TIOGA COUNTY — As news of the corona virus and the situation grows more grim, local businesses may soon begin to feel affects of this pandemic.
Monday morning New York Governor Andrew Cuomo announced the closure of all bars, restaurants and movie theaters at 8 p.m. March 16.
Later in the day Monday Governor Wolf announced similar measures for Pennsylvania restaurants, bars and movie theaters. Governor Wolf strongly encouraged all nonessential businesses across the state to close for at least 14 days to help stop the spread of the coronavirus.
Following the announcement by Mansfield University to move to an online class structure Friday afternoon, Earle Aumick, general manager at Papa V’s Pizzeria in Mansfield said, “That’s what is going to hurt. Our evenings and weekends are a lot of college students. That is going to be big. It’s going to make a difference people being afraid to come out.”
As the severity of the outbreak increases, businesses are starting to feel the affect the virus is having.
Colleen Hanson of Visit Potter Tioga, said the coronavirus has had a huge impact on the local economy.
"Right now tourism is one of the top industries in our area. Once the governor made the announcement [Monday] people stopped coming immediately," Hanson said.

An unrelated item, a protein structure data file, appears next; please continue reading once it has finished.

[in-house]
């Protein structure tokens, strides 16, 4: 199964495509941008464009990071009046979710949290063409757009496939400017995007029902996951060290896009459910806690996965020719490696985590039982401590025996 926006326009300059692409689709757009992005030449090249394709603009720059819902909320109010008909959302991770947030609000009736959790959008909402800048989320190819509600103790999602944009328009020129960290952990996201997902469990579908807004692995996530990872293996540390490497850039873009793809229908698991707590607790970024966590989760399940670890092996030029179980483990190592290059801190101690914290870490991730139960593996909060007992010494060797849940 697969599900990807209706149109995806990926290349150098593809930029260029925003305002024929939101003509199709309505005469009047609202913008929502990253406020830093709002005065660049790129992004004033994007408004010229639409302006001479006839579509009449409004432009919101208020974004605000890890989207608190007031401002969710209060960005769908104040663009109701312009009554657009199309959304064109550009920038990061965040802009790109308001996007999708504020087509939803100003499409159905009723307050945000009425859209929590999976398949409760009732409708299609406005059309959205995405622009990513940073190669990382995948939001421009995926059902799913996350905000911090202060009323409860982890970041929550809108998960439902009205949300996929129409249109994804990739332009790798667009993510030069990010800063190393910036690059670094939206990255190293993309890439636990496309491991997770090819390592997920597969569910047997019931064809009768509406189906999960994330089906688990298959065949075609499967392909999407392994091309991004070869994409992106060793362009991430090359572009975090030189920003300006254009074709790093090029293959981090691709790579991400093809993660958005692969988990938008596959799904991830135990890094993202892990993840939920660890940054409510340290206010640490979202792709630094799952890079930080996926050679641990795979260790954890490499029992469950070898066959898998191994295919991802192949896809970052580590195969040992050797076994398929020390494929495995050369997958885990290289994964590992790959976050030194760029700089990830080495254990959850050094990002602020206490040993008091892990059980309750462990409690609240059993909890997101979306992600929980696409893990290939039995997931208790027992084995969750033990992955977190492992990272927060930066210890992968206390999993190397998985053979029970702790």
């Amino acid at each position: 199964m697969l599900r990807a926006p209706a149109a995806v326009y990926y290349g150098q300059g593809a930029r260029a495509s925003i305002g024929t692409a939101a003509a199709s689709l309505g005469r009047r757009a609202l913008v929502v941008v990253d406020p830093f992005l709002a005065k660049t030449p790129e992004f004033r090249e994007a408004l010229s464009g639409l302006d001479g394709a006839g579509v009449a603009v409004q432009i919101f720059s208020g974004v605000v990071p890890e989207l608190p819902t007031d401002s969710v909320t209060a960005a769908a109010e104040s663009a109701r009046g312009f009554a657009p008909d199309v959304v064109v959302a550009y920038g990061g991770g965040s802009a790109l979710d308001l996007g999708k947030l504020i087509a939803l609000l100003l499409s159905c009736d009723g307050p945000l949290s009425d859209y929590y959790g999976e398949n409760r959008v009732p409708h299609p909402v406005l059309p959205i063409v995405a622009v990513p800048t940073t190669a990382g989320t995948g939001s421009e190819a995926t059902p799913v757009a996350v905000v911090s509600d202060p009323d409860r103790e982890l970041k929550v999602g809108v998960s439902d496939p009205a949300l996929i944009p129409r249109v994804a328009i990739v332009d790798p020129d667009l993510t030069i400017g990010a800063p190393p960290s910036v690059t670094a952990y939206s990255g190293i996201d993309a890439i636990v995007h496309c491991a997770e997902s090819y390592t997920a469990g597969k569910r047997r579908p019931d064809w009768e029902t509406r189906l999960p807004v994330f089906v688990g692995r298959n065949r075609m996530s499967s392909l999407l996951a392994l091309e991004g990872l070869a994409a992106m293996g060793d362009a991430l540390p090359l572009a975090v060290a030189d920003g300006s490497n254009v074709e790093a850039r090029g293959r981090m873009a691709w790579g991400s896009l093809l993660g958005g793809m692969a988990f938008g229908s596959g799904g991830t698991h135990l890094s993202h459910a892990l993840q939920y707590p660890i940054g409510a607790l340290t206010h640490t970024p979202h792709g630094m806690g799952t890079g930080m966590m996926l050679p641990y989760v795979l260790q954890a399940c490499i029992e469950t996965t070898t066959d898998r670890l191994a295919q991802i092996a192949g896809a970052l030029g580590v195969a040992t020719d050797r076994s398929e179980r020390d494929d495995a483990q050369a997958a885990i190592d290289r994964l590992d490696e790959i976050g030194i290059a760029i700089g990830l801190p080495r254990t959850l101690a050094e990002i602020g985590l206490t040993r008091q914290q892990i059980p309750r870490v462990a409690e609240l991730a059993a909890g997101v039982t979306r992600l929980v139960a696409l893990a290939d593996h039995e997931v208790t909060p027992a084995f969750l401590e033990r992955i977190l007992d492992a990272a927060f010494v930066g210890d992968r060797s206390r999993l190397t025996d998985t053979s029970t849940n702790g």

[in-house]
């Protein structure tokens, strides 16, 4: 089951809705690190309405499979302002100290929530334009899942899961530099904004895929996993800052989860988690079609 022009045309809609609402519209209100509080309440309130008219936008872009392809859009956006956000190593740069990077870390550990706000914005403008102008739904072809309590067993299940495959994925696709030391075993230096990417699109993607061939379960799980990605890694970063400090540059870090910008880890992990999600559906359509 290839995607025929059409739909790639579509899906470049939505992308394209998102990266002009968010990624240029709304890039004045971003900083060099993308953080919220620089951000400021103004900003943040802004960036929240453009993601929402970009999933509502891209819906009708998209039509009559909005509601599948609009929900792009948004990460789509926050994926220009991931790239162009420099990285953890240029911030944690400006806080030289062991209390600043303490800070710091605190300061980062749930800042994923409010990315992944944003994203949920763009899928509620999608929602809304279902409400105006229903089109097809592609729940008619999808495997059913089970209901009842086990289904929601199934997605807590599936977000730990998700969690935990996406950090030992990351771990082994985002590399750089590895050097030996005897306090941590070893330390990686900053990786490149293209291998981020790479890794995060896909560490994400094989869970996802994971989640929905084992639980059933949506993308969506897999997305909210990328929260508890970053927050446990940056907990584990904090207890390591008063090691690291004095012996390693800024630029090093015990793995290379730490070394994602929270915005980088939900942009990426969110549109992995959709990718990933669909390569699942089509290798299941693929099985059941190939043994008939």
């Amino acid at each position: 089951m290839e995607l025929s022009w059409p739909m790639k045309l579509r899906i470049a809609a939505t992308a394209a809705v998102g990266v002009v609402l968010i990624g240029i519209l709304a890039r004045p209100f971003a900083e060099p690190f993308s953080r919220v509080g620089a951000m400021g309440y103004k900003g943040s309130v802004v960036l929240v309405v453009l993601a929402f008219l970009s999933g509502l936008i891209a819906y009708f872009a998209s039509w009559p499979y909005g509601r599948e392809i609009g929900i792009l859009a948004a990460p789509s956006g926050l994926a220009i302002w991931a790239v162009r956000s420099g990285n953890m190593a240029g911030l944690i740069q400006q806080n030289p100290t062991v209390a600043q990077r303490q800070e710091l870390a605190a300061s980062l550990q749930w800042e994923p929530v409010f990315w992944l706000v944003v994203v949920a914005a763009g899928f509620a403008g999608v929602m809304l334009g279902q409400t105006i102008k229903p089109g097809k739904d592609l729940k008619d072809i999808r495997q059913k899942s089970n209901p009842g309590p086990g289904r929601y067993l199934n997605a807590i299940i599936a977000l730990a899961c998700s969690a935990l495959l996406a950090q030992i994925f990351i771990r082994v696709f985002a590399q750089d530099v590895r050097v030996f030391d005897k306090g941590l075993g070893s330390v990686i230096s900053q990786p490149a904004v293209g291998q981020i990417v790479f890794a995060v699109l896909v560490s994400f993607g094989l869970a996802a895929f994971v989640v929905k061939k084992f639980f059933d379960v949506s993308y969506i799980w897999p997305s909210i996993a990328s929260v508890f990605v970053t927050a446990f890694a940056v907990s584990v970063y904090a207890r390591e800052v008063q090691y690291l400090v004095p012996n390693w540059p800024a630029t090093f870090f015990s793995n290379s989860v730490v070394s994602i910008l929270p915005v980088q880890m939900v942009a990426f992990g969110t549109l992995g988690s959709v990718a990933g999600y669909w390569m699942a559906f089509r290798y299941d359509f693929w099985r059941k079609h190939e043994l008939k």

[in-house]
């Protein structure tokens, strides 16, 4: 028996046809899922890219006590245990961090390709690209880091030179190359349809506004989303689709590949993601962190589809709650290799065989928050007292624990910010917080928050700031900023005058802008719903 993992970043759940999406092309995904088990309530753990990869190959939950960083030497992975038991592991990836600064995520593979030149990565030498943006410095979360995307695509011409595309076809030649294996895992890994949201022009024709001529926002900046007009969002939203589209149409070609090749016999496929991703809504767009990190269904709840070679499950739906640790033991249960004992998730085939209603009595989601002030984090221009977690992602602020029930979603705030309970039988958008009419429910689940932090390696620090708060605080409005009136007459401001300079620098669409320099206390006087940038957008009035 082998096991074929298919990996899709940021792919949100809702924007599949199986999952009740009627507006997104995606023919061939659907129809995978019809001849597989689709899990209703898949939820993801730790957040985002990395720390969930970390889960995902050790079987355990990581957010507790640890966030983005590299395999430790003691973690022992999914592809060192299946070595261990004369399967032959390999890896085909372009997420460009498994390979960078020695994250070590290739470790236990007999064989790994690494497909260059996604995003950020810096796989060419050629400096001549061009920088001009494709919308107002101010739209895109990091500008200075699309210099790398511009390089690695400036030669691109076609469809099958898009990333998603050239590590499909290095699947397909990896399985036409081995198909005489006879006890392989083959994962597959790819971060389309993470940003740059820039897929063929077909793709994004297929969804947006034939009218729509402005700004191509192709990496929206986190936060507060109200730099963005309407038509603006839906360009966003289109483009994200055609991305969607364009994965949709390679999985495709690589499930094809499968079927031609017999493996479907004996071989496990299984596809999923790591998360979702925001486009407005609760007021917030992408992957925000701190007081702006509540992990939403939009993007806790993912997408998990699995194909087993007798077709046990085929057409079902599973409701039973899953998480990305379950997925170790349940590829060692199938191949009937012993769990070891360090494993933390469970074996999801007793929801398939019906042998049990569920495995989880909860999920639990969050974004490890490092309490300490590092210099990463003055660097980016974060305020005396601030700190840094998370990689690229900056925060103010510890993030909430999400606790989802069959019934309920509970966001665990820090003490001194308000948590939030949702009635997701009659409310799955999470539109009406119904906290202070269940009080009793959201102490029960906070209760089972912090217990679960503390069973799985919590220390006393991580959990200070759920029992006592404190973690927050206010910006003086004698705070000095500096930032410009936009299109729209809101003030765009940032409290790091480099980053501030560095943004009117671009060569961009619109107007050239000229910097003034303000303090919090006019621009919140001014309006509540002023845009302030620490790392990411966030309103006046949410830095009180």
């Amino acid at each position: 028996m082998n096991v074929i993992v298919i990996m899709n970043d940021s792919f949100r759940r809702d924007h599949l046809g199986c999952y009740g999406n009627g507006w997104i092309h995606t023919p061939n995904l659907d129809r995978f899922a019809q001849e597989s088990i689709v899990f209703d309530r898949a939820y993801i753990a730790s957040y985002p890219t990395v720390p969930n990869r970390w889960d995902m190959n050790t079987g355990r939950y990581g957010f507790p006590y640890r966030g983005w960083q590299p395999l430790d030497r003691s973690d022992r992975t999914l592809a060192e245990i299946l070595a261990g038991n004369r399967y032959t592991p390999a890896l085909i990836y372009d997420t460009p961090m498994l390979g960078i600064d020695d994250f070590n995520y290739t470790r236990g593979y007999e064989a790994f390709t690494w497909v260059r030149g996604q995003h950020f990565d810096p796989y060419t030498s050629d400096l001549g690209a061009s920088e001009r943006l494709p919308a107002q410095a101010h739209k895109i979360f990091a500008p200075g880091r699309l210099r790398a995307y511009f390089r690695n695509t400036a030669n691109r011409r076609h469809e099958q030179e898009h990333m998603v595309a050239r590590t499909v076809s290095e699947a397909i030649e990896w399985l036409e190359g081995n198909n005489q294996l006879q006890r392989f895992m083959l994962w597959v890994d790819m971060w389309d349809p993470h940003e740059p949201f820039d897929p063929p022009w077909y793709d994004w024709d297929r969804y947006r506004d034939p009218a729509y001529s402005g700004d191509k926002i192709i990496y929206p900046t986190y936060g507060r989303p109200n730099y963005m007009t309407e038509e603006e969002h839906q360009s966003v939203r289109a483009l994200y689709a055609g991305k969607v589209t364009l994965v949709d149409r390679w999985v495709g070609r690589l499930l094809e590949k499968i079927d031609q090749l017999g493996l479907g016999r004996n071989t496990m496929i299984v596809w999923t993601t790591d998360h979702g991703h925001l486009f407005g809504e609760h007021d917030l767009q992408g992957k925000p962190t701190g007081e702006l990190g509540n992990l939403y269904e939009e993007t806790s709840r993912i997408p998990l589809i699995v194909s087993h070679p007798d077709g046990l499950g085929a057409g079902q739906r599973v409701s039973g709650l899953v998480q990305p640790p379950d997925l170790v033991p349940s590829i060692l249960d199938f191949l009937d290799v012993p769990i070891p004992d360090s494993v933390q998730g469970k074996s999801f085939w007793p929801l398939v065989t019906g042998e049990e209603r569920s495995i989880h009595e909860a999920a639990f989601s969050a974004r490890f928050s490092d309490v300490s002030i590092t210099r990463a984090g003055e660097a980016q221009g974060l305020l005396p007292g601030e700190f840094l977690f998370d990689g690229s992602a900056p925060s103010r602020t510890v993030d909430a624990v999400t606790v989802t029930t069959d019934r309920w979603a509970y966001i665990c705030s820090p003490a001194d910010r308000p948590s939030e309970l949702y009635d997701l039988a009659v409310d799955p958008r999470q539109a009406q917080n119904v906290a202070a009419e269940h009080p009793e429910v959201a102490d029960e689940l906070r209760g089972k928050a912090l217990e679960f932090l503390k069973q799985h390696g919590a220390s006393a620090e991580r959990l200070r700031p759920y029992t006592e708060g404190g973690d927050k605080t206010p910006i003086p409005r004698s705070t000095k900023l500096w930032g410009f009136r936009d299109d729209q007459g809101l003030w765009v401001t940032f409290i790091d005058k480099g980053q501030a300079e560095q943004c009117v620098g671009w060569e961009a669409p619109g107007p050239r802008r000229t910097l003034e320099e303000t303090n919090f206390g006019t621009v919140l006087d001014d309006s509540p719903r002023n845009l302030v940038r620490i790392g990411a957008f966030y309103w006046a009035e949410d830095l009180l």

With the lack of people visiting the area some businesses may not be able to stay open, those that have stayed open are seeing far fewer tourists than normal.
"Businesses won't be able to recoup losses from this," Hanson said. "Tourism is very resilient, once this passes people will want to get back out, however everyday this goes on is another day our businesses don't have an income."
Hanson mentioned that the lack of tourists affects the entire local economy. If people aren't coming to the area, they aren't going to the restaurants, staying in the hotels, getting gas or visiting attractions she said.
At the time of writing, there had not been any reported cases in Tioga County.
“If it (coronavirus) does come to this area and businesses start to close, then we will come up with some sort of marketing plan,” Dawn Hull, president of the Mansfield Chamber of Commerce, said.
In terms of comparison to other illnesses Hull said she felt the coronavirus was different.
“I think in the past you have other viruses and it didn’t impact at the same level as a pandemic and create the panic that this has. I don’t remember the university making such long-term decisions, whether because of technology or because of this being unknown,” Hull said.
In addition the effect on the local economy, there is the potential impact the virus poses to the upcoming census.
“At this time there is no discussion of extensions as there is still time before the door to door enumerating will take place. This may actually encourage people to respond online or by phone or to fill out the paper form and send it in,” said Carl Cox via email concerning the census.